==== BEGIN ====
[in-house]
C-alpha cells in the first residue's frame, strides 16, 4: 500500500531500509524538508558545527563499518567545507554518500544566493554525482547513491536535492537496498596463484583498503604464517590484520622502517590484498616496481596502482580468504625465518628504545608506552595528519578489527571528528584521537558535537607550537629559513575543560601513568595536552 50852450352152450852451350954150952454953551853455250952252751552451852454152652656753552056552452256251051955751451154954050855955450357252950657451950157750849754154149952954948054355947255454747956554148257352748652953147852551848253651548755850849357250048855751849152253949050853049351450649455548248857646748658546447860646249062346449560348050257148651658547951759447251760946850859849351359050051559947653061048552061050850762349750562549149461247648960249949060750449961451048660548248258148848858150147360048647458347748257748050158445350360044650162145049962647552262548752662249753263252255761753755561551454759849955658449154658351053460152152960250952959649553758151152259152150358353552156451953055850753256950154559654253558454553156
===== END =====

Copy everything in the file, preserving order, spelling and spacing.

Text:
[in-house]
C-alpha cells in the first residue's frame, strides 16, 4: 500500500531500509524538508558545527563499518567545507554518500544566493554525482547513491536535492537496498596463484583498503604464517590484520622502517590484498616496481596502482580468504625465518628504545608506552595528519578489527571528528584521537558535537607550537629559513575543560601513568595536552 50852450352152450852451350954150952454953551853455250952252751552451852454152652656753552056552452256251051955751451154954050855955450357252950657451950157750849754154149952954948054355947255454747956554148257352748652953147852551848253651548755850849357250048855751849152253949050853049351450649455548248857646748658546447860646249062346449560348050257148651658547951759447251760946850859849351359050051559947653061048552061050850762349750562549149461247648960249949060750449961451048660548248258148848858150147360048647458347748257748050158445350360044650162145049962647552262548752662249753263252255761753755561551454759849955658449154658351053460152152960250952959649553758151152259152150358353552156451953055850753256950154559654253558454553156